I consider being a professional dog trainer my 3rd professional incarnation. I came to it in a rather around about way. I have been in love with dogs ever since I can remember even though the only dog my family had when I was growing up was a toy poodle who wanted nothing to do with kids. Dogs justfascinated me. I was 10 when we got our poodle and even though he really wanted nothing to do with us kids, I managed to figure out how to teach him to roll over and play dead all by myself. I was hooked on dogs after that… but had to admire them from afar until I got my first dog when I was 20 and no longer living at home. I have had at least one dog and usually more ever since.
I started training professionally in 2010. My study of dog training methods has led to my using positive-reinforcement based training techniques and in 2013 I became a Karen Pryor Academy Certified Training Partner. I currently have 3 dogs: Mara, a Border Collie, Tuly, a Border Collie/Retriever Mix, and Jillaroo, an Australian Kelpie/Aussie mix.
This is my story:
I was a typical pet owner for the first 25 years as a dog owner. My dogs were reasonably well behaved… sort of. They knew the basics, SIT, DOWN, STAY, and COME… at least when they felt like it. I had a couple who would play tug or fetch and others who couldn’t care less about toys. Mostly I just loved them.
For much of this time I was a professional carpenter and general contractor. Not the typical occupation for a woman, but then I tend not to do things in typical ways. Even though I enjoyed my time working in construction, it is heavy, dirty work and after almost 20 years, I was ready for a change.
I decided to follow my heart and went back to school to study wildlife conservation. I was accepted into a graduate program at SUNY College of Environmental Science and Forestry in Syracuse, NY and then had to come up with a research project. My love of dogs… wild as well as domestic… had continued so I really wanted to study large predators. My first choice for a research subject was wolves, but I knew my chances of being able to study them in North America were pretty limited. There just aren’t a lot of wolves on the east coast and the research possibilities are few and far between.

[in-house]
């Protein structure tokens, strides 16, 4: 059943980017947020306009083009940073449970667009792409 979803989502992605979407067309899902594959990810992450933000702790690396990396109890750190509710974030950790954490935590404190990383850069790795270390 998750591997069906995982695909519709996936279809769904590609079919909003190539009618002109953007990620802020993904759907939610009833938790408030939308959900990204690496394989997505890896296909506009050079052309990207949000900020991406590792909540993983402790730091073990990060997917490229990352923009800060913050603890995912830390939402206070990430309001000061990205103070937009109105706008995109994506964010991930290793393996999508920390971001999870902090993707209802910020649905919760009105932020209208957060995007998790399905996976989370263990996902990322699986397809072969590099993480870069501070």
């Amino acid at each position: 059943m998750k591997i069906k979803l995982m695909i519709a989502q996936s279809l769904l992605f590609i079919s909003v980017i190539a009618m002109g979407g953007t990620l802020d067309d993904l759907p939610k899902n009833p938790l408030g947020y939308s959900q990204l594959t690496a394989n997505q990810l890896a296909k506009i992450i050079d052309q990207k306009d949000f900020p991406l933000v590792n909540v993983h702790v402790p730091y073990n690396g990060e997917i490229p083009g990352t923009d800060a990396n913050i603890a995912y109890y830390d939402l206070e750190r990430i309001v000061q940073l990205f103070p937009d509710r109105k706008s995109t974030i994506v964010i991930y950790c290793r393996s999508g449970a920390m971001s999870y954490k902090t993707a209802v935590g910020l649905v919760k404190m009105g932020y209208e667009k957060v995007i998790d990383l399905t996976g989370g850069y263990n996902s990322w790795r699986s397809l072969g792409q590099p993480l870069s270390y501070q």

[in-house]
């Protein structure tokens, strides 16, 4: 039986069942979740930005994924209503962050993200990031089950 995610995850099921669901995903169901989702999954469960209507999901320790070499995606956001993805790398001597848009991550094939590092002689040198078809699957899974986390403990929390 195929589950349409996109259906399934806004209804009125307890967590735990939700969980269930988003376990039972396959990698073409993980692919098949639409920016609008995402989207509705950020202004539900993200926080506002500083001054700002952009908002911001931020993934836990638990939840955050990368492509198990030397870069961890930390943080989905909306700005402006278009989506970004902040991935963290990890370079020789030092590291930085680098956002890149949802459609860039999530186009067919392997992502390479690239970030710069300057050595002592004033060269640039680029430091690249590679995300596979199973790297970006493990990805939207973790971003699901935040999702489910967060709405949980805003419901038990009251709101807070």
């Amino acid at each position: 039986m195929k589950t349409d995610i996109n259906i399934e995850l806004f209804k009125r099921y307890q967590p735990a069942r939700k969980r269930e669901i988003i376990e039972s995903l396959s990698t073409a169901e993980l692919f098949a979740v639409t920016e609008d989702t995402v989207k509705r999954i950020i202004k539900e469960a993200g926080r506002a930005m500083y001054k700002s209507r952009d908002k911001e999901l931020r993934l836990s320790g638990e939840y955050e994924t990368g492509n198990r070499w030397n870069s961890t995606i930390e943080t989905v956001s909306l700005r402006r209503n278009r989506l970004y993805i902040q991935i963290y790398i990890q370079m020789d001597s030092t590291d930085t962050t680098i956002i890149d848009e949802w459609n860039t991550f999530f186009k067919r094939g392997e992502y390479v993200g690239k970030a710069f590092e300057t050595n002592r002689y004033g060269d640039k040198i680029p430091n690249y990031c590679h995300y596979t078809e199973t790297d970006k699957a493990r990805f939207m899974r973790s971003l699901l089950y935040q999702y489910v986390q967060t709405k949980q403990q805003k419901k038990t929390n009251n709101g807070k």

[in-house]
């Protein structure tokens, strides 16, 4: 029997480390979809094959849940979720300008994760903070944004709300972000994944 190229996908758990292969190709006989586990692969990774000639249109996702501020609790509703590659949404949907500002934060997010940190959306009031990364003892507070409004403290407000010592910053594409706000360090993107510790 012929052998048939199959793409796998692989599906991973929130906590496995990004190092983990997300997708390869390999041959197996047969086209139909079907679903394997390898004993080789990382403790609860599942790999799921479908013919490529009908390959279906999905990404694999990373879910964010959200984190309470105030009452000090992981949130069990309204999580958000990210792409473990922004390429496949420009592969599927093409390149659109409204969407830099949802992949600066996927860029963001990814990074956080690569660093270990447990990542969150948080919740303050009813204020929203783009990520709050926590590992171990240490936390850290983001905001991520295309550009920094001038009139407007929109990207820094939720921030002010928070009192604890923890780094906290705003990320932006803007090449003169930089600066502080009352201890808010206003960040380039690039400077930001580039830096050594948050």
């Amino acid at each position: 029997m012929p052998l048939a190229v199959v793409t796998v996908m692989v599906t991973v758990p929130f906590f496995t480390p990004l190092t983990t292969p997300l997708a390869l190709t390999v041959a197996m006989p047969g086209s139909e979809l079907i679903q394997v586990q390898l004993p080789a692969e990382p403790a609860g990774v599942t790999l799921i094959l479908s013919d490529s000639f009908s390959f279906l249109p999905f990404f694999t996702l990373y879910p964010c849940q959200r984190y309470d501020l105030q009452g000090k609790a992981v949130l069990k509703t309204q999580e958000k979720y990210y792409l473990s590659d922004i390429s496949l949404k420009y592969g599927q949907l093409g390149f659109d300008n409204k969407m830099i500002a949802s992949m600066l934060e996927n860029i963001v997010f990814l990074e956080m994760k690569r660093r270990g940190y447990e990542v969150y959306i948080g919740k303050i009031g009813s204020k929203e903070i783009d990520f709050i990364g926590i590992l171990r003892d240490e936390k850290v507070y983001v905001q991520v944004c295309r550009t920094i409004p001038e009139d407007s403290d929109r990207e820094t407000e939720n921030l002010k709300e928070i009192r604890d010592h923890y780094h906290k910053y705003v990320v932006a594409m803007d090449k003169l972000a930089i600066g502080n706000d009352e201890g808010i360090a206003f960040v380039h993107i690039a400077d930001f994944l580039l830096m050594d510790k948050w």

Then the unexpected happened. My husband was awarded a Fulbright to teach in
Kyrgyzstan, a former Soviet Republic in Central Asia. At the last minute I decided to take a break from school to go with him, just for the sheer adventure of it. Once over there I discovered that they have lots of wolves, and jackals, and no one was doing any kind of wildlife research due to lack of funds and research infrastructure since the collapse of the Soviet Union. An idea was born… I would do research on wolves and golden jackals in Kyrgyzstan! There was one slight catch… I didn’t have a large grant that would pay for trapping and radio collaring animals so I had to find a MUCH cheaper way to do it.
I had read a few articles about using dogs in wildlife research, a new technique that was just getting started at that time. This was my AHA! moment. I would get a dog and train it to find jackal and wolf scat (poop for the non-wildlife people out there) so I could map their trails and study their diets. Of course I knew nothing about training any kind of working dog, and even less about working a scent dog, but I did not let that deter me… and that is how it all began… Mara entered my life and I became a dog trainer.
The professional trainer I hired to help train me to train my dog found a one-year old border collie in rescue, my Mara. She was my first border collie and not only did I need to train her to do scent work, she came with just about every behavior problem a border collie can have… and smart dogs that they are, that is a lot. She knew nothing other than SIT and was so reactive to anything and everything that moved that I couldn’t walk her safely on the street. It was a nightmare!
It was a long journey, but ultimately a successful one. Mara became an excellent scent dog, found over 1000 samples of jackal scat for me and a lot of wolf scat as well. She lived and worked with me in Kyrgyzstan for 3 years and it was a wonderful 3 years. She is now 12 and arthritic, but a true gem of a dog and she totally got me hooked on both training and herding dogs.
As a scientist I couldn’t leave things alone and dived into the science of learning theory, different training techniques, and behavior modification and classical conditioning. I have read everything I could get my hands on in the new, exciting field of animal cognition and emotions. I love it all. The more I learned, the stronger I started to feel about positive training techniques as the only reliable and humane way to work with any animal and especially those we consider part of our families. It also led to my discovery that dogs are really incredibly more intelligent than we have given them credit for and most dogs are bored silly… often the cause of many bad habits.
I love teaching all dogs… and other animals as well (you should see my chicken, Hen-rietta, do her twirl). I love helping rescue dogs and their new owners develop strong bonds, and getting puppies off to a healthy, happy start in their new lives. I have found helping dogs overcome serious emotional and behavioral problems to be particularly rewarding. It has been a long journey finding the perfect thing to do with my life and I am ever so happy that I did.